It is well settled under our decisions that when a peremptory instruction is requested on behalf of either party, then all of the evidence and all reasonable inferences that may be drawn therefrom are to be taken as true against the party on whose behalf a peremptory charge is asked. Long v. Patterson, 198 Miss. 554, 22 So. 2d 490; Allgood v. United Gas Corporation, 204 Miss. 94, 37 So. 2d 12; Thomas v. Mississippi Products, Inc., 208 Miss. 506, 44 So. 2d 556; Richardson v. Liddell, 222 Miss. 172, 75 So. 2d 468; Mock v. Natchez Garden Club, 230 Miss. 377, 92 So. 2d 562. See also Stricklin v. Harvey, 181 Miss. 606, 179 So. 345, and the cases therein cited. (238 Miss. at 657, 658, 119 So. 2d at 779, 780.)

With this rule in mind we have carefully considered the facts as reflected by the abstract in this case. In this regard it should be pointed out that Standard did not file a supplemental abstract and its brief is keyed to the record rather than to the abstract. Although not required to do so, we have referred to the record in an attempt to be sure we have considered all the material facts. The record reflects that in 1963 Standard completed a major oil refinery in Jackson County. It was granted a ten year exemption from county ad valorem taxes by the Board of Supervisors for the tax years 1964 through 1973. As subsequent additions *1139 were made to the plant, additional exemptions were granted.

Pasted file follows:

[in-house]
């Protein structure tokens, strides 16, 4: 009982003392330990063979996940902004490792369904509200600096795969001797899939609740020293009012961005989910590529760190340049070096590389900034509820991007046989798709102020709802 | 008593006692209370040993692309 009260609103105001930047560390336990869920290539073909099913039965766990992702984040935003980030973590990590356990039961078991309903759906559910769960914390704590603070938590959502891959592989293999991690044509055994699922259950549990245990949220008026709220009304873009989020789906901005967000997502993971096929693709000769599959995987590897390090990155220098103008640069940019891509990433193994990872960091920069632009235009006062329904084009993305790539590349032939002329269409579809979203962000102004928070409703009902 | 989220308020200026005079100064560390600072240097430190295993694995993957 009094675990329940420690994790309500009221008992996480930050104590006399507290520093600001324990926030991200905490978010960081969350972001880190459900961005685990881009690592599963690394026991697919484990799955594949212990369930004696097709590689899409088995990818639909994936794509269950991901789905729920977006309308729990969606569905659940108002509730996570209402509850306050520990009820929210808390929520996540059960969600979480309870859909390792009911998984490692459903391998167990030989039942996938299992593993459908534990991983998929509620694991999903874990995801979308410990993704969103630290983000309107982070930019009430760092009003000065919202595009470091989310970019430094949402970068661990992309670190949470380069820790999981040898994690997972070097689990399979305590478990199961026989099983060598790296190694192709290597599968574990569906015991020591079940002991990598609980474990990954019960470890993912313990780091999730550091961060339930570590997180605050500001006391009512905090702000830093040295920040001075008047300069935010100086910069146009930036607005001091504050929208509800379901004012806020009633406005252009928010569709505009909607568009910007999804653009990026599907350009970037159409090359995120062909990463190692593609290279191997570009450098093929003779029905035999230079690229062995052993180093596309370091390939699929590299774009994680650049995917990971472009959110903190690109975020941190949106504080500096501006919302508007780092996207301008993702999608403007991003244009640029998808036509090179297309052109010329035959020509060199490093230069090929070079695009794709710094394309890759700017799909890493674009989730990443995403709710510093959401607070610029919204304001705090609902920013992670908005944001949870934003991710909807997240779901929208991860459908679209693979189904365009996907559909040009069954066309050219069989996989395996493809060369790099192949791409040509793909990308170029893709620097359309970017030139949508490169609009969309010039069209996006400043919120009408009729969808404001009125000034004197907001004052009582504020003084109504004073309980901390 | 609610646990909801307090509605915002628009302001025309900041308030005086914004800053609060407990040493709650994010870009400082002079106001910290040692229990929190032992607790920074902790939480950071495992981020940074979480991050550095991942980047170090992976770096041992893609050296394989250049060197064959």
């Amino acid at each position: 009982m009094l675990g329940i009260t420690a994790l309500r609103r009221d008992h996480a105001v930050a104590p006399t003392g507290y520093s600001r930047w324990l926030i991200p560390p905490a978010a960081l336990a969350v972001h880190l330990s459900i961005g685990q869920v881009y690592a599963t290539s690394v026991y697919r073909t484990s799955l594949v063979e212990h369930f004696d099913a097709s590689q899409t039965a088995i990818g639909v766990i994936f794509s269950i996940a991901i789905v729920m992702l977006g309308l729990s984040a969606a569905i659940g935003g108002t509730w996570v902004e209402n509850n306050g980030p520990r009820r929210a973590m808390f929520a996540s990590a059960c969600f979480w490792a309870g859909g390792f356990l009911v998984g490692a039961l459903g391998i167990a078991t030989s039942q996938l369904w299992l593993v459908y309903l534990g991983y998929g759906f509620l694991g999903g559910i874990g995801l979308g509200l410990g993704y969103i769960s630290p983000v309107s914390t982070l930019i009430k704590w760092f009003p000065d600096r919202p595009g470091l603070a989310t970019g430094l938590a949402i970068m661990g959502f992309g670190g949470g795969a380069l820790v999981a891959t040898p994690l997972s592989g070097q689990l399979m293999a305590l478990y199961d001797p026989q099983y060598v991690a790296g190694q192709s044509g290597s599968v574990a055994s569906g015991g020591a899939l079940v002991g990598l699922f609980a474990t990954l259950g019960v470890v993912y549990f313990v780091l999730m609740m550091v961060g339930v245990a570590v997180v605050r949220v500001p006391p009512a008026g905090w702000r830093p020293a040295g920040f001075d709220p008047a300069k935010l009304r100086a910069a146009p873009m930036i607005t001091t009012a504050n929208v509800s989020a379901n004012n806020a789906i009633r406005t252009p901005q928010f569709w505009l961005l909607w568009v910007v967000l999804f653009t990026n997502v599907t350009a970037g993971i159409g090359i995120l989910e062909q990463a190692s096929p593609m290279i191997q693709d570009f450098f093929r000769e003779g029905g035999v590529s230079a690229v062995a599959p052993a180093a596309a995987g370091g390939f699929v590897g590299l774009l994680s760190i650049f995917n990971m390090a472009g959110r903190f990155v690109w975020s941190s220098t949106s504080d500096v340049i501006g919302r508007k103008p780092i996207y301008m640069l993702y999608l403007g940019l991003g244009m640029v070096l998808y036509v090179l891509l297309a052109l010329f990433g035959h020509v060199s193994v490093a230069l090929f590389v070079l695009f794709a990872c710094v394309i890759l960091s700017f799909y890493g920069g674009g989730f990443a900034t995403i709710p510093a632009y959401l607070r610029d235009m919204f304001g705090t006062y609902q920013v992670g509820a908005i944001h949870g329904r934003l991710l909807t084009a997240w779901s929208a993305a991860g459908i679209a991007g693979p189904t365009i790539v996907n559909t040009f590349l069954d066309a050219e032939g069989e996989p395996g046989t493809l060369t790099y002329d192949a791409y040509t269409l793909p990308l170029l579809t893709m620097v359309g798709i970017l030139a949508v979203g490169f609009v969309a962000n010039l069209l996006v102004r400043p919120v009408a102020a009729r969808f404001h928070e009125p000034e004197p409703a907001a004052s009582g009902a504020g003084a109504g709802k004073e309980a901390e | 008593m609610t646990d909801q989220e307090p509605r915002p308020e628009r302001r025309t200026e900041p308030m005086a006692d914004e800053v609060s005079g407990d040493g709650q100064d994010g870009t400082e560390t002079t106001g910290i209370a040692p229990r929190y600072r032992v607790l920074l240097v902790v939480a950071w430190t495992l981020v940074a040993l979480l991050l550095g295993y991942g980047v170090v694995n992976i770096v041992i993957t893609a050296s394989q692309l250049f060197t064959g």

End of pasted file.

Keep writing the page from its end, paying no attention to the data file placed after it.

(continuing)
The assessed valuation of the original refinery on the county personal property roles was $18,862,000, the cost of the personal property being $72,374,900. As additions were added on during the ensuing years, Standard was paying only state ad valorem taxes, and the assessment of the personal property remained almost constant. In 1972, near the end of the original exemption period, representatives of Standard met with the tax assessor and members of the Board of Supervisors to ascertain the assessing policy of the county. It seemed that an understanding was reached at this meeting that a uniform tax policy was to be established for the year 1973. The assessment reduced Standard's assessment on the rendered valuation for personal property to a 12 1/2 percent ratio [cost depreciated by a one-time 50 percent depreciation, multiplied by a ratio of 25 percent, or equivalent to 12 1/2 percent of the original cost]. However, in preparing the 1974 tax roll, the tax assessor assessed Standard at the former ratio of 25 percent of the original cost.